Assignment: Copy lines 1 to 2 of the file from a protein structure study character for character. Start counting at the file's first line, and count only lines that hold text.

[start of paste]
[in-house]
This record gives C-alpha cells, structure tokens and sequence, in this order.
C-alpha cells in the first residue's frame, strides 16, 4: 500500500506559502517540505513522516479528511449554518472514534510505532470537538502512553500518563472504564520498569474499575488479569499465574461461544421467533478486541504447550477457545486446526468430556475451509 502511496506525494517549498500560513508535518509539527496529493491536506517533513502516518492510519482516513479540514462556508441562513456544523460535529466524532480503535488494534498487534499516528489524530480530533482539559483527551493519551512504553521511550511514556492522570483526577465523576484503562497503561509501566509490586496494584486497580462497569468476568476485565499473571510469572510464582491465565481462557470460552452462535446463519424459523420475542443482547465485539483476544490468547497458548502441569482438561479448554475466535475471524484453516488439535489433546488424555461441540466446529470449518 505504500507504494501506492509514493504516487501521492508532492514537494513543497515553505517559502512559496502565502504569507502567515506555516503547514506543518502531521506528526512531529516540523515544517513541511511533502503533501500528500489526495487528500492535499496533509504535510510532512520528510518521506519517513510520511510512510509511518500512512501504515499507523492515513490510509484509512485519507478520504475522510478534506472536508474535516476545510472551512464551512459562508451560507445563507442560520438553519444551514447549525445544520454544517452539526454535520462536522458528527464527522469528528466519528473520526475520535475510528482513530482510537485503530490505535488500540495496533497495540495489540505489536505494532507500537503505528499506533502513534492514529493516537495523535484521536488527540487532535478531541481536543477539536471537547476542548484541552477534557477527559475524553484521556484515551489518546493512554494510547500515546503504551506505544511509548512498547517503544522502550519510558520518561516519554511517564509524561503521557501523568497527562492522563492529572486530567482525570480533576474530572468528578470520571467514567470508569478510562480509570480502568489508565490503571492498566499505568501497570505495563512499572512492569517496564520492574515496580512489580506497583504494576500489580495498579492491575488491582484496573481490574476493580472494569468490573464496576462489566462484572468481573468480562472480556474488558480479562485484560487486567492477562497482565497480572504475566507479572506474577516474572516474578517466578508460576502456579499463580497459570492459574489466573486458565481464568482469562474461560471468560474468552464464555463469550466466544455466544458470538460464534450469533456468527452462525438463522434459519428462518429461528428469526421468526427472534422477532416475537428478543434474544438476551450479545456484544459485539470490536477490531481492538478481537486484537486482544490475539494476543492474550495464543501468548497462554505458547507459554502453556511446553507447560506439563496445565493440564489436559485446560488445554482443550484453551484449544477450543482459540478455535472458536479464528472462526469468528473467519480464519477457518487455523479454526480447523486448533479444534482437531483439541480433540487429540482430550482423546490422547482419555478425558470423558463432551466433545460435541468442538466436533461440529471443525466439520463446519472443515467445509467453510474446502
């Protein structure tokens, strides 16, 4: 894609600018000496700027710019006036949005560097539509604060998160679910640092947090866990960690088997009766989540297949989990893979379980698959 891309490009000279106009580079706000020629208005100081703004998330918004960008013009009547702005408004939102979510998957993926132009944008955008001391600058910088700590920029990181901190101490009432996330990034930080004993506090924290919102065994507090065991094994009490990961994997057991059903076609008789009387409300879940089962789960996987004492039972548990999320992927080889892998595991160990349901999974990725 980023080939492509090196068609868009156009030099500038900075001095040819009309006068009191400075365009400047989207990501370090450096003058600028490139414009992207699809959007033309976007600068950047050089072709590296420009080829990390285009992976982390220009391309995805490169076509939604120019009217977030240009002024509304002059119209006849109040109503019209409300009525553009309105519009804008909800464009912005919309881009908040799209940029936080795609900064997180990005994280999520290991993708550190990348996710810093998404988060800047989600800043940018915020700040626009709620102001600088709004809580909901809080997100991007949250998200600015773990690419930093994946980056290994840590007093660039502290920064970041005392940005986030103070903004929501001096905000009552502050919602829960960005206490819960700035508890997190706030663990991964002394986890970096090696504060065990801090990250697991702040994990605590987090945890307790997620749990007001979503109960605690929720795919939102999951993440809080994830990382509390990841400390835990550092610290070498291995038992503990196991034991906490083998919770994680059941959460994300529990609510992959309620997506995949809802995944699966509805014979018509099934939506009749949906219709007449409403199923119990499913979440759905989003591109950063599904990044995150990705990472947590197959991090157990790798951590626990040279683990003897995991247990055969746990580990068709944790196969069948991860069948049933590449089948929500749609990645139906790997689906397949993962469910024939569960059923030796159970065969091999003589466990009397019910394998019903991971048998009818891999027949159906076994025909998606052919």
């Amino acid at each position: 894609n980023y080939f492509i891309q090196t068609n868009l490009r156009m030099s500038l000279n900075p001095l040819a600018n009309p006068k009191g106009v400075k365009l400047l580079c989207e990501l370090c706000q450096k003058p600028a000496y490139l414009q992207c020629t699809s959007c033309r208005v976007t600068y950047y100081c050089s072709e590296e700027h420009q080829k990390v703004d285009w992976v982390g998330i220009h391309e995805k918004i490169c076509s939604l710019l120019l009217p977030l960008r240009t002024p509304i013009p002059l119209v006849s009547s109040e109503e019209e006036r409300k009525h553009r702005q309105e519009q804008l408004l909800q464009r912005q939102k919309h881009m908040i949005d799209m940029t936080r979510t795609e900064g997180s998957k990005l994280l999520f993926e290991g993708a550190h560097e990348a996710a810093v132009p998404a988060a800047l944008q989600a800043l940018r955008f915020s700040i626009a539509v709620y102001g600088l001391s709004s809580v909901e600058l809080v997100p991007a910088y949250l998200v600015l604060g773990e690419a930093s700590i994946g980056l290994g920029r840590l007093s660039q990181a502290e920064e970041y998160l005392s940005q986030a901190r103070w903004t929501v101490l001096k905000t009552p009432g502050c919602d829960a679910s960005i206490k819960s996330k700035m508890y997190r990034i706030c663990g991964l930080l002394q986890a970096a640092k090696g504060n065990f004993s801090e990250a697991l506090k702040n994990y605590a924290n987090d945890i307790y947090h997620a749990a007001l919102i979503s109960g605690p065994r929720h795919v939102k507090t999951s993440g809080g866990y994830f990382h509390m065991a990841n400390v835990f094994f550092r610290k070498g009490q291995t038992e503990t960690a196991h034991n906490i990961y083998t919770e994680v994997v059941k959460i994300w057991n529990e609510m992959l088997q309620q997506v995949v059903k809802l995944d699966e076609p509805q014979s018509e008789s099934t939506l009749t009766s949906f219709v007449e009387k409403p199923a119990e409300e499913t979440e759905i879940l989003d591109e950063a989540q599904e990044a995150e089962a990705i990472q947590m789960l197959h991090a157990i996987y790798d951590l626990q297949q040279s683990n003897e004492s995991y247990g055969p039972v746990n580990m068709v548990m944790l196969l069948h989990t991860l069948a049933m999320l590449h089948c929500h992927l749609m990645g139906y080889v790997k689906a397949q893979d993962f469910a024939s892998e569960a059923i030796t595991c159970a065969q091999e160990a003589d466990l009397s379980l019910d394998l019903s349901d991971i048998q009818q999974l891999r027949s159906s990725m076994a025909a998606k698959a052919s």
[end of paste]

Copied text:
[in-house]
This record gives C-alpha cells, structure tokens and sequence, in this order.